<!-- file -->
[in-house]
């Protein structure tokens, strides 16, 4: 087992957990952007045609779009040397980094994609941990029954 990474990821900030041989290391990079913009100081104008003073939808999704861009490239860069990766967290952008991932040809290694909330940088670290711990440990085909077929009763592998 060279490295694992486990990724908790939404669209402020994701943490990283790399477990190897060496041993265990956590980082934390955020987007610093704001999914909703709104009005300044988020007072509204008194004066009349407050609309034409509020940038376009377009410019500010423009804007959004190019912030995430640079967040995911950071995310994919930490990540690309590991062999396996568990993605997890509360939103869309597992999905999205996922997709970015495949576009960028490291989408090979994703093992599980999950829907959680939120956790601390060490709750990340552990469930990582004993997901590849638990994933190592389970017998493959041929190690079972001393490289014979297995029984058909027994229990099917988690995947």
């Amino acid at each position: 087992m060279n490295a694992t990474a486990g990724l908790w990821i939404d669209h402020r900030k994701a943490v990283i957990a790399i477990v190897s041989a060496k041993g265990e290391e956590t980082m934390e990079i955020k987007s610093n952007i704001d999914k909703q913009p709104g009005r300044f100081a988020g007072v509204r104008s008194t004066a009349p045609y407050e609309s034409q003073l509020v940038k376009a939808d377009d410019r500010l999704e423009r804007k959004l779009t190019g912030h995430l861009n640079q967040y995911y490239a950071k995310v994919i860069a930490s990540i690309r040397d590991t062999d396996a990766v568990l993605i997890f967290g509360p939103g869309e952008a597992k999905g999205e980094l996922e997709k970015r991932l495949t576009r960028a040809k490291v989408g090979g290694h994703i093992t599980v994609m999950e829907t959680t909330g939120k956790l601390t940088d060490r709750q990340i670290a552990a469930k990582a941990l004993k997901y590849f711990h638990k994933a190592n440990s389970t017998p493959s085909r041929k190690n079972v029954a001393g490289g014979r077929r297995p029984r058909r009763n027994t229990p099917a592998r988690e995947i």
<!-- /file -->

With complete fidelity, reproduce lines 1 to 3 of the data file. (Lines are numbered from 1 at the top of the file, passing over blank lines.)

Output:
[in-house]
């Protein structure tokens, strides 16, 4: 087992957990952007045609779009040397980094994609941990029954 990474990821900030041989290391990079913009100081104008003073939808999704861009490239860069990766967290952008991932040809290694909330940088670290711990440990085909077929009763592998 060279490295694992486990990724908790939404669209402020994701943490990283790399477990190897060496041993265990956590980082934390955020987007610093704001999914909703709104009005300044988020007072509204008194004066009349407050609309034409509020940038376009377009410019500010423009804007959004190019912030995430640079967040995911950071995310994919930490990540690309590991062999396996568990993605997890509360939103869309597992999905999205996922997709970015495949576009960028490291989408090979994703093992599980999950829907959680939120956790601390060490709750990340552990469930990582004993997901590849638990994933190592389970017998493959041929190690079972001393490289014979297995029984058909027994229990099917988690995947």
């Amino acid at each position: 087992m060279n490295a694992t990474a486990g990724l908790w990821i939404d669209h402020r900030k994701a943490v990283i957990a790399i477990v190897s041989a060496k041993g265990e290391e956590t980082m934390e990079i955020k987007s610093n952007i704001d999914k909703q913009p709104g009005r300044f100081a988020g007072v509204r104008s008194t004066a009349p045609y407050e609309s034409q003073l509020v940038k376009a939808d377009d410019r500010l999704e423009r804007k959004l779009t190019g912030h995430l861009n640079q967040y995911y490239a950071k995310v994919i860069a930490s990540i690309r040397d590991t062999d396996a990766v568990l993605i997890f967290g509360p939103g869309e952008a597992k999905g999205e980094l996922e997709k970015r991932l495949t576009r960028a040809k490291v989408g090979g290694h994703i093992t599980v994609m999950e829907t959680t909330g939120k956790l601390t940088d060490r709750q990340i670290a552990a469930k990582a941990l004993k997901y590849f711990h638990k994933a190592n440990s389970t017998p493959s085909r041929k190690n079972v029954a001393g490289g014979r077929r297995p029984r058909r009763n027994t229990p099917a592998r988690e995947i």